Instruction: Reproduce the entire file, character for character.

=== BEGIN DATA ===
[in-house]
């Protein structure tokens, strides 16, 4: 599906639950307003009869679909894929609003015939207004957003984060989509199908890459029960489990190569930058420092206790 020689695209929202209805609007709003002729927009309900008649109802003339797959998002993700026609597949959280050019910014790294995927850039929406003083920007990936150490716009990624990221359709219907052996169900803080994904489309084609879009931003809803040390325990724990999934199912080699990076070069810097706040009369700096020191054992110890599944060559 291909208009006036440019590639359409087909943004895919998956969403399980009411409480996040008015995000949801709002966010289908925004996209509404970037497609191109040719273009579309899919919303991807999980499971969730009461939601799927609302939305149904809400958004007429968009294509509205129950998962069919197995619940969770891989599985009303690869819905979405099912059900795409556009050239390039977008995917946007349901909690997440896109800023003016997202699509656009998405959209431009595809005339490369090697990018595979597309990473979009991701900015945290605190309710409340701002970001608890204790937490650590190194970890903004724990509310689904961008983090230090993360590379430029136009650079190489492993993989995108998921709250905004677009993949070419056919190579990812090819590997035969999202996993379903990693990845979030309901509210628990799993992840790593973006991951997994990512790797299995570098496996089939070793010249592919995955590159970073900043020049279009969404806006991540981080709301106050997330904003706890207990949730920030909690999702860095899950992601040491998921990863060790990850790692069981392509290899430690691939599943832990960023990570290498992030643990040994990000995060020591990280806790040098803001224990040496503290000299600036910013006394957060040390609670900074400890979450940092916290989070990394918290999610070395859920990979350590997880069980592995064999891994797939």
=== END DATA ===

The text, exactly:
[in-house]
């Protein structure tokens, strides 16, 4: 599906639950307003009869679909894929609003015939207004957003984060989509199908890459029960489990190569930058420092206790 020689695209929202209805609007709003002729927009309900008649109802003339797959998002993700026609597949959280050019910014790294995927850039929406003083920007990936150490716009990624990221359709219907052996169900803080994904489309084609879009931003809803040390325990724990999934199912080699990076070069810097706040009369700096020191054992110890599944060559 291909208009006036440019590639359409087909943004895919998956969403399980009411409480996040008015995000949801709002966010289908925004996209509404970037497609191109040719273009579309899919919303991807999980499971969730009461939601799927609302939305149904809400958004007429968009294509509205129950998962069919197995619940969770891989599985009303690869819905979405099912059900795409556009050239390039977008995917946007349901909690997440896109800023003016997202699509656009998405959209431009595809005339490369090697990018595979597309990473979009991701900015945290605190309710409340701002970001608890204790937490650590190194970890903004724990509310689904961008983090230090993360590379430029136009650079190489492993993989995108998921709250905004677009993949070419056919190579990812090819590997035969999202996993379903990693990845979030309901509210628990799993992840790593973006991951997994990512790797299995570098496996089939070793010249592919995955590159970073900043020049279009969404806006991540981080709301106050997330904003706890207990949730920030909690999702860095899950992601040491998921990863060790990850790692069981392509290899430690691939599943832990960023990570290498992030643990040994990000995060020591990280806790040098803001224990040496503290000299600036910013006394957060040390609670900074400890979450940092916290989070990394918290999610070395859920990979350590997880069980592995064999891994797939």